Laird makes emergency start at third

Laird makes emergency start at third

ARLINGTON -- Catcher Gerald Laird was forced to start at third base for the Rangers on Friday night after shortstop Michael Young was scratched from the lineup with a hairline fracture on the tip of the ring finger on his left hand. Young is still expected to miss just one game and not go on the disabled list.

It's the first time Laird has started at third base since he was 13 and in the Pony League. He did play one inning there in Class A in the Minor Leagues as part of a game in which he played nine positions in nine innings, but did not have a ball hit to him.

"I'm thinking about putting my chest protector under my jersey," Laird said. "I'm looking at it as a big challenge. Playing third base in the big leagues ... it's the hot corner. It's not easy but I'll just do my best."

Young, who has a 21-game hitting streak, banged his ring finger while lifting weights after Thursday's game against the Indians. He is expected to be back in the lineup on Saturday.

The Rangers were caught short-handed after optioning third baseman Travis Metcalf to Triple-A Oklahoma on Wednesday so they could add an extra reliever to their bullpen. Metcalf must remain in the Minor Leagues for a minimum of 10 days. Same goes for German Duran, who was optioned on May 29, and hence, can't be recalled until Sunday. He is expected to join the Rangers on Tuesday in Kansas City.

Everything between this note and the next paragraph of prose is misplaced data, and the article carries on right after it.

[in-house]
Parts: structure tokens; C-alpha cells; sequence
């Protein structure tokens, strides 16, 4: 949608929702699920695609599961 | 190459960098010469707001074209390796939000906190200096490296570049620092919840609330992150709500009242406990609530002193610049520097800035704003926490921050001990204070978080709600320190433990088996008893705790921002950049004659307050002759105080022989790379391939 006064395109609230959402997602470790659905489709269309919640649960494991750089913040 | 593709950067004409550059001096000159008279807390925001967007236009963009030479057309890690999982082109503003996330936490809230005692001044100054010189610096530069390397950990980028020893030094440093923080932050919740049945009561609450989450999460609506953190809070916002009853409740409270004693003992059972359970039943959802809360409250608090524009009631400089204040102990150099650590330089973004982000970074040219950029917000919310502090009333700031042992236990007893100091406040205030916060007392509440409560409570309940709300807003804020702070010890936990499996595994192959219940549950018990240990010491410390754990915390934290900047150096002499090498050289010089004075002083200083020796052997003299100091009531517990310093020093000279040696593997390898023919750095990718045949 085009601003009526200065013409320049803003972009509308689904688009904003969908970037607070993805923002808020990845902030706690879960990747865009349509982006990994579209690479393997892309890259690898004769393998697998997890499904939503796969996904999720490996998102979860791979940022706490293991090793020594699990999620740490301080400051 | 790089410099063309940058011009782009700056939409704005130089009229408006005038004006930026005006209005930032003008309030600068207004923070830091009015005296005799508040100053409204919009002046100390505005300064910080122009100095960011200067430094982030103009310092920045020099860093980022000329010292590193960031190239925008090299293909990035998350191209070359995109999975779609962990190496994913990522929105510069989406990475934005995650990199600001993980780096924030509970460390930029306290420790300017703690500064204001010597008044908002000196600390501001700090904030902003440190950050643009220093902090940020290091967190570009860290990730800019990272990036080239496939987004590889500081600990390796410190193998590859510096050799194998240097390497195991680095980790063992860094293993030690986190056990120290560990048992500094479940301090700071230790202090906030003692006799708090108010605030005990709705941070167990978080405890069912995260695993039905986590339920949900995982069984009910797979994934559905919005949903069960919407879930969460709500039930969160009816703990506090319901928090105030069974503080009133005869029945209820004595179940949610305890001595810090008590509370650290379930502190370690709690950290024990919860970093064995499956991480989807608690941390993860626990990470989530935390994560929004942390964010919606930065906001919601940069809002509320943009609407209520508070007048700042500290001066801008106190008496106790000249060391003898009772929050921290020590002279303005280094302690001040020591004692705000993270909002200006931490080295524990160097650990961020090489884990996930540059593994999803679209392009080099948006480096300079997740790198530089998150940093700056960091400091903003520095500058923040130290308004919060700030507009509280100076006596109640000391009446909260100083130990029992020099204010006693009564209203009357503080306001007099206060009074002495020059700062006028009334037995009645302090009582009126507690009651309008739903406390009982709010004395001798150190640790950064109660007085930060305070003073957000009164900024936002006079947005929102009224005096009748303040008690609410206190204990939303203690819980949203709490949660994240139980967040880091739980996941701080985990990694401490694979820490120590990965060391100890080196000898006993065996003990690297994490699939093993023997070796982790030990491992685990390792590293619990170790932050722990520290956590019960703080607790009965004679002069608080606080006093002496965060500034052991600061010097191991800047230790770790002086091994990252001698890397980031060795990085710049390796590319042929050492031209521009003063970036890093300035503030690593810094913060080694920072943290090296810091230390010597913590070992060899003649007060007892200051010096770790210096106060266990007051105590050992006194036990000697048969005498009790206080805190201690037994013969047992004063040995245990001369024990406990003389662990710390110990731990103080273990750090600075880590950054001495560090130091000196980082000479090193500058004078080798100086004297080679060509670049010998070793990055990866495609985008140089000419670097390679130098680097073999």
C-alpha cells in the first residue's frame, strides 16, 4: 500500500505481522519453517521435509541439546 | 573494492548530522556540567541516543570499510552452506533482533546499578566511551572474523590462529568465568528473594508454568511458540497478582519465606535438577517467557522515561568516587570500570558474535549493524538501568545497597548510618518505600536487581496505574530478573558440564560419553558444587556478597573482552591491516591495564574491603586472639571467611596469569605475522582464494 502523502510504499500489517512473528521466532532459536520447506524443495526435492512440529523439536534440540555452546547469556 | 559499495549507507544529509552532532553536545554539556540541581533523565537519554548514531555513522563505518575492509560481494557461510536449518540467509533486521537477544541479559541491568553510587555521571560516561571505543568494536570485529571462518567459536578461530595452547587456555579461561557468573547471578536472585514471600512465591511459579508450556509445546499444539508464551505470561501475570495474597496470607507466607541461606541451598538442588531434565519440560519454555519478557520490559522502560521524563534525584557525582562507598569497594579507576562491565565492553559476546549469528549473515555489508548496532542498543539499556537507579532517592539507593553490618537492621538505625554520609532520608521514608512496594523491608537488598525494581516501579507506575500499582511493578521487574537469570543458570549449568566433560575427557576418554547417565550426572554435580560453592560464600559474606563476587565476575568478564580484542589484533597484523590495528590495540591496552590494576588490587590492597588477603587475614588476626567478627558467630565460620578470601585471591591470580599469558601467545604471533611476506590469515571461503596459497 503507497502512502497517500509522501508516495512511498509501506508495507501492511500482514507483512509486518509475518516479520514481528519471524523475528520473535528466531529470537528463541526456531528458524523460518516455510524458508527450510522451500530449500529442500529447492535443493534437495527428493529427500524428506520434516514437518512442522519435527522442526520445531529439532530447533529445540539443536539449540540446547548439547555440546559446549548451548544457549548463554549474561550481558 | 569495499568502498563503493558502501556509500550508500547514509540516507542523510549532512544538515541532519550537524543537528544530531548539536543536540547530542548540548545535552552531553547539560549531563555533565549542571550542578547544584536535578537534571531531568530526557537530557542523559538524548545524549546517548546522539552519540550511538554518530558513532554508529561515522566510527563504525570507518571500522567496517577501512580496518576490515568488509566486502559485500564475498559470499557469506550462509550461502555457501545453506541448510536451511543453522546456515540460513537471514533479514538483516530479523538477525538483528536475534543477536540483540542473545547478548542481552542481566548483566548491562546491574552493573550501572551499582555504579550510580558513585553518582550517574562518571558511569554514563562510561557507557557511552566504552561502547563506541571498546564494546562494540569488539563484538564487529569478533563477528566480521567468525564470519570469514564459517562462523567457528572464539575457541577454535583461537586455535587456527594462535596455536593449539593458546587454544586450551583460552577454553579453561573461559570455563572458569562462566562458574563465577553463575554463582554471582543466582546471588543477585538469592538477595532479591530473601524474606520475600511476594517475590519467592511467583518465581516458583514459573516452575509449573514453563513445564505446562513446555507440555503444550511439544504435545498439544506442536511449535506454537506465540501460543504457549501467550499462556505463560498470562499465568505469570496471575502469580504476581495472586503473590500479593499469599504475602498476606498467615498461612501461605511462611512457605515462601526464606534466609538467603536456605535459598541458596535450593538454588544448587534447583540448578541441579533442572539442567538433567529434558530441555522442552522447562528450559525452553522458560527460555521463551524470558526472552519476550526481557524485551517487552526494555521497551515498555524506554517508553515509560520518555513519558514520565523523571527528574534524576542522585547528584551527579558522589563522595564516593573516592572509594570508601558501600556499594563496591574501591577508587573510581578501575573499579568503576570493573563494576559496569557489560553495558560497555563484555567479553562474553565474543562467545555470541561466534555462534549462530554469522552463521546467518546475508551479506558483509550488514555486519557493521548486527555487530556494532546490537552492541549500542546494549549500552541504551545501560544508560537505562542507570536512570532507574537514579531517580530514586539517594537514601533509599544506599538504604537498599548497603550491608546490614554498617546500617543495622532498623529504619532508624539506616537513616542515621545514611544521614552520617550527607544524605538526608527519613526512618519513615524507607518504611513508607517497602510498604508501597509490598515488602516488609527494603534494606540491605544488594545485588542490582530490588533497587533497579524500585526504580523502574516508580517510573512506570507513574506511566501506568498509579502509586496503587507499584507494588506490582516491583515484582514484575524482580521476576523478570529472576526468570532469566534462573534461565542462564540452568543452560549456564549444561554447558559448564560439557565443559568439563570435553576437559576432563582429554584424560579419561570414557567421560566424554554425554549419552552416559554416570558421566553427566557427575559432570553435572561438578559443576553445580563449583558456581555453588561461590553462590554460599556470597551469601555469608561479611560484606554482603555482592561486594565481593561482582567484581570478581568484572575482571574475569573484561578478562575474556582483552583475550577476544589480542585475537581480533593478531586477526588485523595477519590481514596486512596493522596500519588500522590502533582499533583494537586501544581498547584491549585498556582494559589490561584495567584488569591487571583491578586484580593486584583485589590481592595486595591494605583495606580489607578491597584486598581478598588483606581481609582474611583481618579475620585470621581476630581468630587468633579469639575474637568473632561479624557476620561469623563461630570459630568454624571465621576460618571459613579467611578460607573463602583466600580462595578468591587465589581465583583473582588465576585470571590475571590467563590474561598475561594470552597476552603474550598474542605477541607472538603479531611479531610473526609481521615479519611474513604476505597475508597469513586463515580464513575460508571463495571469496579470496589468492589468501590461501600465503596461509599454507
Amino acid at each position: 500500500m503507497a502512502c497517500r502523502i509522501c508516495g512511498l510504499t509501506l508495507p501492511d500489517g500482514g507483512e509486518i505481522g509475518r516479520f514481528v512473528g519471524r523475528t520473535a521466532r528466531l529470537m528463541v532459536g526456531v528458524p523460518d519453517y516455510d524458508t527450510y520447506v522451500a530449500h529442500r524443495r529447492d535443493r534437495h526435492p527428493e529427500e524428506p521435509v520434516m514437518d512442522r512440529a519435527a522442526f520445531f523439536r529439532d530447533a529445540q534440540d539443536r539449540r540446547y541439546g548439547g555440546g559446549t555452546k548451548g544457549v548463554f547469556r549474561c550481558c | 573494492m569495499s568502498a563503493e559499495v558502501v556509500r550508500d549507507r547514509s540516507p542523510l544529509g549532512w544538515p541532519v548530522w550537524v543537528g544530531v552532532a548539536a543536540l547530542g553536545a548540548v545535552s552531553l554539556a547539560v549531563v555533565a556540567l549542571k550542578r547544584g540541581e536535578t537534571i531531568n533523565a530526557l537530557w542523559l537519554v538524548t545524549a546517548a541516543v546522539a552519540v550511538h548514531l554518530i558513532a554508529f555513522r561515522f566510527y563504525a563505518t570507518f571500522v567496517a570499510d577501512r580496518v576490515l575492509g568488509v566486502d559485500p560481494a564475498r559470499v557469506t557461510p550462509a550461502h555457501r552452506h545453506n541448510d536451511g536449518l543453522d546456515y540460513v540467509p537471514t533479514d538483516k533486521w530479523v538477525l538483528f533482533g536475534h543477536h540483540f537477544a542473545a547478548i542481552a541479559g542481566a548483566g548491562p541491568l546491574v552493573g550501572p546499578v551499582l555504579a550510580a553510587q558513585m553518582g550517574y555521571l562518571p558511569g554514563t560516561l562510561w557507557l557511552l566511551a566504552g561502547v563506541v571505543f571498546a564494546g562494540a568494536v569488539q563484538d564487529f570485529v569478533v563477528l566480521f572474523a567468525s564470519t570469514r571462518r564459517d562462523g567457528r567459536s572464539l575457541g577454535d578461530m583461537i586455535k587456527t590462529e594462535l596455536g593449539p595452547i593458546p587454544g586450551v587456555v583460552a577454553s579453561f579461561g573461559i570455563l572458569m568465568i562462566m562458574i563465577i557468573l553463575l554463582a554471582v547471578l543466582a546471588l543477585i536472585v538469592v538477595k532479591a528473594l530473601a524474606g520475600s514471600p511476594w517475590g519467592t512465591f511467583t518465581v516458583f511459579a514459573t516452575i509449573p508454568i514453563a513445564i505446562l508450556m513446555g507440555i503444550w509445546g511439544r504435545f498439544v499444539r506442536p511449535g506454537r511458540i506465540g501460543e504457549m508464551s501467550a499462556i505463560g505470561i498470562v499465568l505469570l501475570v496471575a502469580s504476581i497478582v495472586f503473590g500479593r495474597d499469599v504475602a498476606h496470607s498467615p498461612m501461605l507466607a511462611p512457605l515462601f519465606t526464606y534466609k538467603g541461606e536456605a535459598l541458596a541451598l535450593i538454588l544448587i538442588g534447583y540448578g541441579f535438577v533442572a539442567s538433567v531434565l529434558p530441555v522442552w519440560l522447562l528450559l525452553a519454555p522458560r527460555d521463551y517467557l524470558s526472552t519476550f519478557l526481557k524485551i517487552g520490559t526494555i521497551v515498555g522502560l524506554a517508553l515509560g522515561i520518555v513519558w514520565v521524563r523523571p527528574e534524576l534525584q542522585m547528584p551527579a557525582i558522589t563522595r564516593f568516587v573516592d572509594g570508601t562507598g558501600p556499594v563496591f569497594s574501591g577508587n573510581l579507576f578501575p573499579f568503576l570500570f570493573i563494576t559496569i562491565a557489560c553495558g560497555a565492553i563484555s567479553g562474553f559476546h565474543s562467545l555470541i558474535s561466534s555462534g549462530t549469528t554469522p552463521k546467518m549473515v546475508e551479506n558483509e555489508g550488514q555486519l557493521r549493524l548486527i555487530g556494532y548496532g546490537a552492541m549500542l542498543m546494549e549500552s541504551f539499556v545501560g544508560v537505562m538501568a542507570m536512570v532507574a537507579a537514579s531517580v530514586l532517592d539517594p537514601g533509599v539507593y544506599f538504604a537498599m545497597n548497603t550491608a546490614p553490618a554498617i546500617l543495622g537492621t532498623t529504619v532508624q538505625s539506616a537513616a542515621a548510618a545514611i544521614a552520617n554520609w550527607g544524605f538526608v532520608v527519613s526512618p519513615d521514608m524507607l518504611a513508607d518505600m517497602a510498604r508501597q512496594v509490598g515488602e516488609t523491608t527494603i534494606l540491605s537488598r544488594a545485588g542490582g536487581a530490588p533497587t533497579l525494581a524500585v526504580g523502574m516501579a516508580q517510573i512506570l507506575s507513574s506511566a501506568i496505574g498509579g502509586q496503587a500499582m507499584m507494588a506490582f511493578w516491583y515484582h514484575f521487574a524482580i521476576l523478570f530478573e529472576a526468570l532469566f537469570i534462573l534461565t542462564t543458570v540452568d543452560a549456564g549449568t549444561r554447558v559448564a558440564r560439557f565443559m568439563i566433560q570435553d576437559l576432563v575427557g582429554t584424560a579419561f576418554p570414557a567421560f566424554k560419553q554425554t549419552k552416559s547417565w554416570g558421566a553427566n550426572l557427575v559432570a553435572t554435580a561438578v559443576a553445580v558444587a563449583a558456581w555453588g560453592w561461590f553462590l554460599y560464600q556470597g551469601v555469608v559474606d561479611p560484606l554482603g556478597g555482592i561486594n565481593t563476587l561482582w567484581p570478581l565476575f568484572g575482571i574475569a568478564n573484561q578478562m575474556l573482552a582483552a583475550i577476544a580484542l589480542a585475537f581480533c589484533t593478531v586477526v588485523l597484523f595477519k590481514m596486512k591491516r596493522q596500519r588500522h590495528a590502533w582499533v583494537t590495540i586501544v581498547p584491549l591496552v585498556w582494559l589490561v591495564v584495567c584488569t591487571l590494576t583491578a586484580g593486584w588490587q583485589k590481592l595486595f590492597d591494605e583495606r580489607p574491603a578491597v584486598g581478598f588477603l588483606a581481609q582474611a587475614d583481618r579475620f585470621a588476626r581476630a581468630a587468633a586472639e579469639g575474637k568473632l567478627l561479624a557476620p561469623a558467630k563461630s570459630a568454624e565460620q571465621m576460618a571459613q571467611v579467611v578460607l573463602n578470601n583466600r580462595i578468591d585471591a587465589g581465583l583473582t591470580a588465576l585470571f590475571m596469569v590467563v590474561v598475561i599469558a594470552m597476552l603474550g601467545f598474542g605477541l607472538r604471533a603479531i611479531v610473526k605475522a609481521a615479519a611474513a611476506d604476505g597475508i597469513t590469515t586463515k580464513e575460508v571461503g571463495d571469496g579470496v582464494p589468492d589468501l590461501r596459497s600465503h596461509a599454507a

Manager Ron Washington's only other option was to start Frank Catalanotto at third base. He has played 35 games there, but none since 2001. Washington also didn't want to use him with left-hander Scott Kazmir pitching for the Rays. Catalanotto has just four at-bats against left-handers this year.

"Cat hasn't seen any left-handers, and his swing is good right now," Washington said. "I don't want to destroy his swing putting him against a left-hander."

Chris Shelton can play third base, but Washington wanted him at first. That left Laird as the lone remaining option, with Ramon Vazquez moving over to play shortstop. Laird received a crash course on the position from injured third baseman Hank Blalock before the game.

"I figure, if they hit the ball to Gerald, he can catch it and throw it," Washington said. "Hopefully they won't pull anything, but if the ball is hit to Gerald, I think he can catch it and throw it."

T.R. Sullivan is a reporter for MLB.com. This story was not subject to the approval of Major League Baseball or its clubs.